|Think about Loose Coupling|
Re: what is anydbm_file?by graff (Chancellor)
|on Apr 01, 2004 at 05:32 UTC||Need Help??|
I share your disappointment with the terseness of the various dbm man pages in perl -- there are some serious gaps there, and it is often not that helpful to read things like "to use this module, you really should have the complete (whatever_dbm C library) manual to refer to". (Guess what I've never been able to find on the university network where I do most of my work...) Hell, just a few more examples for how to open each of the dbm flavors would be nice.
(Update: in the years since I first posted this node, the docs have improved a lot, and easy examples are easy to find.)
In any case, if you intend to be sharing data between the DB_file system and the NDBM/ODBM/SDBM system, you may be up a creek unless at least one of these flavors is common to both systems. As explained in the AnyDBM_File man page (in a rare display of detail), each flavor has its own file storage format and different capacity constraints, so portability of data between two DBM flavors requires that both flavors be available to a given perl installation (on one machine). On top of that, most flavors create data files that are not portable across the big-/little-endian divide -- so even if you had the same DBM module on two machines, the data would not be directly portable if the systems differ in cpu byte-order.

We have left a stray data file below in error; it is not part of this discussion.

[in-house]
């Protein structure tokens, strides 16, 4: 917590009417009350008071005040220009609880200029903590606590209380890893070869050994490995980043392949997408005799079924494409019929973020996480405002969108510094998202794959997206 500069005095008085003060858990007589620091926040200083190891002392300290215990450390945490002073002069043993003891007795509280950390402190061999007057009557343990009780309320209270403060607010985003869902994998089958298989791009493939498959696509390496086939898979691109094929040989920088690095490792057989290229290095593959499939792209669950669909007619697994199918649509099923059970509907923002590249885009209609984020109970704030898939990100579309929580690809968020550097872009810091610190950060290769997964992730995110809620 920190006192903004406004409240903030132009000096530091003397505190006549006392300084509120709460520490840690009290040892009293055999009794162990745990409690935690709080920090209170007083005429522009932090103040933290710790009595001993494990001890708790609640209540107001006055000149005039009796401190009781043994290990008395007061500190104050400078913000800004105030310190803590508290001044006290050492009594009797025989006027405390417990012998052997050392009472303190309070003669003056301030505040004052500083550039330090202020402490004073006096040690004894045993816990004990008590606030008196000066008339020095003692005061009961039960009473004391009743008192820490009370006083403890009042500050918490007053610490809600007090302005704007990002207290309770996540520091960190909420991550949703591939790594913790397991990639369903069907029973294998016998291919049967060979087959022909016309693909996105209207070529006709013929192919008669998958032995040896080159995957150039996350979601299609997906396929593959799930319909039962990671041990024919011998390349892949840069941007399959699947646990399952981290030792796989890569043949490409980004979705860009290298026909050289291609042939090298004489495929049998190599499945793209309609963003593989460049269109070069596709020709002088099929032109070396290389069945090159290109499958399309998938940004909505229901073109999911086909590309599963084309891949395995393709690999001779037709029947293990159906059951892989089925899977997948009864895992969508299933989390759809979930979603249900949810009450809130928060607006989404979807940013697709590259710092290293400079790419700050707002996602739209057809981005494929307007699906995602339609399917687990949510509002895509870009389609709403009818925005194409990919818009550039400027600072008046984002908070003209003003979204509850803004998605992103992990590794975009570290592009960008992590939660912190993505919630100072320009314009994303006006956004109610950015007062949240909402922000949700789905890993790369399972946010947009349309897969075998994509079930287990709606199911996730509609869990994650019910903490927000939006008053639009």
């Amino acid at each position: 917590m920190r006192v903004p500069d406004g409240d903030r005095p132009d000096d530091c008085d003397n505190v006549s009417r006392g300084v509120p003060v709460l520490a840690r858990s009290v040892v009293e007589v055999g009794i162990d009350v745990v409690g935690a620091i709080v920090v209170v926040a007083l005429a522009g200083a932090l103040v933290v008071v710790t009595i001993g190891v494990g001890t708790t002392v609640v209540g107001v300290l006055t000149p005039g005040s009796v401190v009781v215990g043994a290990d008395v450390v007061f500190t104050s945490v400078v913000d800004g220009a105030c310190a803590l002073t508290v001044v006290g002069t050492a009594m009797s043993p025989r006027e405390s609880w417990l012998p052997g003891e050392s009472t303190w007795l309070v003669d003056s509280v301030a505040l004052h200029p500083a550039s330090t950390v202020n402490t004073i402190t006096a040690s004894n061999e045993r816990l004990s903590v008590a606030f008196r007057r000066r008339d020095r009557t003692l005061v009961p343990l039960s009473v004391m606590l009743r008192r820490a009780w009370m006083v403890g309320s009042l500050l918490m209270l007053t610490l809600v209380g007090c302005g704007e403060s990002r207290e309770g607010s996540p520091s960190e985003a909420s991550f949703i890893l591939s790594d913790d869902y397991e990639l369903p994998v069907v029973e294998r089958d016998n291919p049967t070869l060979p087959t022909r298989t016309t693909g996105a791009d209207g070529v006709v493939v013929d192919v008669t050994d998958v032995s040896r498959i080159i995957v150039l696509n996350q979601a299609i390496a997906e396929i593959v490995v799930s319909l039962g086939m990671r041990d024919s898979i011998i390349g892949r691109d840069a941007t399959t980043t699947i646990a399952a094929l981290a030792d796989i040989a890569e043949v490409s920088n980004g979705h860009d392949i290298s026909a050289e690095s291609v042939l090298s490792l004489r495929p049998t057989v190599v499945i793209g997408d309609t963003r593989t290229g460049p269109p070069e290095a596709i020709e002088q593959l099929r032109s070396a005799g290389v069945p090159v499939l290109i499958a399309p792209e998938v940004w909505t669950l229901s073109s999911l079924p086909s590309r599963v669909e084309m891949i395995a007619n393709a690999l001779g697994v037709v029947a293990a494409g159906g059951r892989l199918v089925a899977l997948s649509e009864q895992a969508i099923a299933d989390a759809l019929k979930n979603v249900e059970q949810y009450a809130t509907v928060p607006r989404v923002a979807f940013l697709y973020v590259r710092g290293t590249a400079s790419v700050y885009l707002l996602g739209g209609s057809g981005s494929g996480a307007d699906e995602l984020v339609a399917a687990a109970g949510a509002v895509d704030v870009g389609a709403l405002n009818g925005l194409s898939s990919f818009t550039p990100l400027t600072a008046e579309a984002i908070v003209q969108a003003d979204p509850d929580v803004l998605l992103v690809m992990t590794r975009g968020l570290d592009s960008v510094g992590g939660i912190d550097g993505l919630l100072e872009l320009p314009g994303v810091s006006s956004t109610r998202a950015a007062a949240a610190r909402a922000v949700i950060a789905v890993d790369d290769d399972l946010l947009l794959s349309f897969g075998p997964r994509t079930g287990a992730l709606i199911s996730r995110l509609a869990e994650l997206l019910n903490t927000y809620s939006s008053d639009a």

But if you are writing a script such that each installation on a given machine will just be writing/reading data solely on that machine, you can start with something like the following test script, and you shouldn't have to change this to suit particular machines:
Note that the different dbm flavors have different file naming conventions -- some create one file, some create two, some add a standard file extension to the given file name, some do not.
One last issue: the AnyDBM_File man page appears to say that at least one flavor (SDBM_File) is part of the core distribution -- another quick test you should try, just to see what's available (i.e. possible) and what's preferred is simply:
(update: On trying that last little test myself, I may be misunderstanding how @ISA really works in AnyDBM_File. I tried it on a system where I know there's more than one flavor available -- because I've used at least two different ones there in the past -- but only NDBM_File shows up. As a side note, I noticed that using NDBM on macosx creates one file "name.db", while doing the same thing on solaris creates two files, "name.pag" and "name.dir" -- go figure... At least the test script given above worked on both systems without modification; maybe that's all that matters.)